Yosemite NP : Vogelsang Pass

On Friday evening, I packed up and headed down to Mono Lake. Saturday morning, I woke up early and drove into Yosemite National Park, where I ended up hiking up to Vogelsang Pass and back in a day. It was a wonderful although difficult hike to cap off the summer.

After doing a total of over 10 miles the weekend before, I decided that a much more difficult hike in Yosemite National Park sounded like an awesome way to cap off the summer. Of course, it recently snowed at the higher elevations already, so I wasn’t sure I was going to make it work, but nonetheless, I decided to go ahead and see if I could make it work anyway.

I pulled into the Mono Lake area rather later at night and found a campsite nearby Friday night. I won’t be adding this one to my maps, because apparently, you really shouldn’t camp exactly where I did. I guess it’s supposed to be closed to camping due to too many people trashing it. Unfortunate as it is, camping perhaps not totally legally for the night worked out, and I was able to wake up early and head into Yosemite shortly after the ranger station opened for the day Saturday.

The ranger told me that the path all of the way up Vogelsang Pass should be totally clear of snow, except perhaps some non-troublesome patches here and there. So, I bought a topo map and headed out. I was on the trail by 9am.

Starting at the ranger station, the trail begins following the Pacific Crest Trail/John Muir Trail. It’s no secret that I would love to do one (or both) of these long distance trails at some time in the future, so it was pretty nifty to be hiking along it on a day hike. As a result, it’s also really well manicured trail, so it was pretty easy hiking overall, despite being occasionally quite steep.

With a little research, it just took following the right turns. It follows some basic trails through mixed forest at Tuolumne Meadows to Rafferty Creek, where the path begins a steep climb up to what is marked as Tuolumne Pass on my maps, where the Vogelsang High Sierra Camp is located.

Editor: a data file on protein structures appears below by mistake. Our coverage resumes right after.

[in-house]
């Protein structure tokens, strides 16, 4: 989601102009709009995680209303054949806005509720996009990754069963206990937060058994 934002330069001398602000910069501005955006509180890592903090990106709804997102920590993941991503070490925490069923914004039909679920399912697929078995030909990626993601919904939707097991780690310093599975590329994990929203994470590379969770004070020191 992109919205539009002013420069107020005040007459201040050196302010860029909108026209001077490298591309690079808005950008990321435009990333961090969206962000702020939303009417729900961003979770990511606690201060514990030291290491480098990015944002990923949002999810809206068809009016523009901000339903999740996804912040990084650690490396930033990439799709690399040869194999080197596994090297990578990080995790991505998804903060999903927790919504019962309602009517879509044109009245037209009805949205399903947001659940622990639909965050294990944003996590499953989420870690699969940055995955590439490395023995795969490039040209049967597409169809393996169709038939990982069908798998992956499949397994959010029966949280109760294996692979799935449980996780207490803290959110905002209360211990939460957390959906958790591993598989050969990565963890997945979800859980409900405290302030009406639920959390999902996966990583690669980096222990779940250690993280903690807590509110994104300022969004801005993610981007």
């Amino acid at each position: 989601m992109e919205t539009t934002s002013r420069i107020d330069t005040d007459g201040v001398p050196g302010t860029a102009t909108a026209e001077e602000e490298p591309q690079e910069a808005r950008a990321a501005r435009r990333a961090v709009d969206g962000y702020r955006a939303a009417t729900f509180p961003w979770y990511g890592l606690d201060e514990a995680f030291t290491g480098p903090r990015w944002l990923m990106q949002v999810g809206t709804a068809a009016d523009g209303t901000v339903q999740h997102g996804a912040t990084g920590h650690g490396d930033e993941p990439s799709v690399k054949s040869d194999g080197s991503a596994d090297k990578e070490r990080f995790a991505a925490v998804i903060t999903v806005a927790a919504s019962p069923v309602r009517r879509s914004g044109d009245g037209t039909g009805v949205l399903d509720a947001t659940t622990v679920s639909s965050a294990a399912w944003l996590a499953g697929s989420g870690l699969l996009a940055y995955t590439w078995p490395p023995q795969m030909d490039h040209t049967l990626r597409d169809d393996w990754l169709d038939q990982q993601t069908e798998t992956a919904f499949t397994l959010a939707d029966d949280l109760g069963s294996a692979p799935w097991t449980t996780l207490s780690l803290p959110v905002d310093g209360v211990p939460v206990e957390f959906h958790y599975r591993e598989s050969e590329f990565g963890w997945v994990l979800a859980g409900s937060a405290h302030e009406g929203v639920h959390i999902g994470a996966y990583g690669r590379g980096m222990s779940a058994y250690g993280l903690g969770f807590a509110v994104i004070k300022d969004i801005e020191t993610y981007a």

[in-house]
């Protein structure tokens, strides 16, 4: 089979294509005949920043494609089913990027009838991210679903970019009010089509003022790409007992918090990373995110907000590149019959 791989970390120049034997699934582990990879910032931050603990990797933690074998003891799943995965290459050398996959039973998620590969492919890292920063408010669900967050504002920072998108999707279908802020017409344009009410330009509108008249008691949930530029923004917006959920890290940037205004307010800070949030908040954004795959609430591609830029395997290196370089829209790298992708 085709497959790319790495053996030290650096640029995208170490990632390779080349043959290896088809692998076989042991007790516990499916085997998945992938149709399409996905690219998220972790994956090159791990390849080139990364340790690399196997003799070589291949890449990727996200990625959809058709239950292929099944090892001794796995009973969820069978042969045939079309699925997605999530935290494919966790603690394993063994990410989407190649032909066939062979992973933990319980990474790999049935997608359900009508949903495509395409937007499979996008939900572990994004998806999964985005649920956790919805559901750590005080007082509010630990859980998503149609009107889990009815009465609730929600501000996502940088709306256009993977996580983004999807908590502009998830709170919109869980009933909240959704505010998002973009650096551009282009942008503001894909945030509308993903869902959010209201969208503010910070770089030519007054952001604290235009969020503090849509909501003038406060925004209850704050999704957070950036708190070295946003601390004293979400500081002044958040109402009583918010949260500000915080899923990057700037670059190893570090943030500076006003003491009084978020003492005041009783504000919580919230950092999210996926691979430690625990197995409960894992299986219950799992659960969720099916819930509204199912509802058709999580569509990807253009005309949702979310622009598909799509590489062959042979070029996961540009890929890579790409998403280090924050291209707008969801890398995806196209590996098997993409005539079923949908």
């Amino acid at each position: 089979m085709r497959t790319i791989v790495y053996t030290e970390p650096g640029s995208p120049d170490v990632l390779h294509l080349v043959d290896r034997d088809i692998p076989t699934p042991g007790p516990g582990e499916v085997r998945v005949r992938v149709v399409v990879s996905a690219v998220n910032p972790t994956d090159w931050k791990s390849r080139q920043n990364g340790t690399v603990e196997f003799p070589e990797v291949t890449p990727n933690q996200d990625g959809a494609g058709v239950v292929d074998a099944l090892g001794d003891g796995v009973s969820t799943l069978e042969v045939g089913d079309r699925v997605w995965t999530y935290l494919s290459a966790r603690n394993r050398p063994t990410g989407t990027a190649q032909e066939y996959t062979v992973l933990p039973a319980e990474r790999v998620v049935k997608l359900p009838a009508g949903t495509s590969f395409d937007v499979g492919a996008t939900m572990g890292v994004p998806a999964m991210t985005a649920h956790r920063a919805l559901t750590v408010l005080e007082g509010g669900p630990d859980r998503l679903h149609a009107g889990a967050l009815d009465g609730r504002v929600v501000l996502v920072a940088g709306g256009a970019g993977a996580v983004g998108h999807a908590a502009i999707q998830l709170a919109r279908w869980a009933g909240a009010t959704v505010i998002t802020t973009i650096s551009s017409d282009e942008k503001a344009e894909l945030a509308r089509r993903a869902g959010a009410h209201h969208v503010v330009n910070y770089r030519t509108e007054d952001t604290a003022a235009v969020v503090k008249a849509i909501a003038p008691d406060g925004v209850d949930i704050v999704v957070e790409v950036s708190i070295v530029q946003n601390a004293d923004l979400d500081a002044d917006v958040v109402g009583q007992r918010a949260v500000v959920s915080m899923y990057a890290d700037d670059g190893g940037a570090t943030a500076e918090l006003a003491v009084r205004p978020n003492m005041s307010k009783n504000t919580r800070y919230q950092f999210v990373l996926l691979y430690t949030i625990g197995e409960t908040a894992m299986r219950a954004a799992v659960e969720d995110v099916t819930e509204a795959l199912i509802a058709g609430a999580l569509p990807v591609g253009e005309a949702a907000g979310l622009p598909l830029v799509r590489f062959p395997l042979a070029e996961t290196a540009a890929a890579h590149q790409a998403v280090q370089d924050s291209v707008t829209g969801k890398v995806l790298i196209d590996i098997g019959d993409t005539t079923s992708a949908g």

Although the camp is already closed for the season, I stopped for a quick snack before moving on. It’s kinda funny looking at this camp all torn down, but it was cool to just enjoy the area in quiet solitude as well. Vogelsang is the high sierra camp located highest in elevation at 10,300ft.

Although I certainly felt some soreness and tendonitis already at this point in the hike, I began the next short leg up to Vogelsang Lake and Vogelsang Pass. This part was considerably steeper than what I had already climbed, but the views really began to become the best of the whole day.

Vogelsang Lake was a welcome sight when I did finally see it, but I didn’t stop long before beginning the climb up the pass, where the views just kept getting better. Near the top, looking back proved to be one absolutely amazing view itself. Up until just at the top of the pass, each step seemed to enhance the remarkable view.

At the top of the pass, the trail curves into a flat spot with a cool little pond, before going slightly uphill to make the drop on the other side. I walked a brief while in this direction, taking in the views on the opposite side of the pass, before turning back and having another snack at the small pond marking the pass.

Alas, it was time to head down the way I came up. I was already sore and tired; all of the strenuous hiking of the summer still is having its strong effect on my legs, especially. I really began to feel the steepness of any path. Even much of the relatively level on this trail is composed of a sort of steps that make the way down feel more difficult than it really should be.

Through it all, there were still some pretty amazing views going down, and I was able to make it to the car again by about 6pm, before sunset. Although stiff and sore as hell afterwords, I actually felt pretty good about the time I made on this one. In the end, I totaled 19.08 miles with about 3040ft of cumulative elevation gain. A pretty good hike!

Afterwords, I hopped in the car and found a campsite at Glass Creek Campground for the night. It was already dark by the time I pulled in, but I was able to find a spot easily enough and turn in for the night.

Sunday, I ended up heading further South, outside of Bishop for the night. I found a campsite at the Volcanic Tablelands, where I’ve stayed at before. Although busier than the last time I was here, it’s still a great campsite with wonderful views of the Eastern Sierras and White Mountains opposite.

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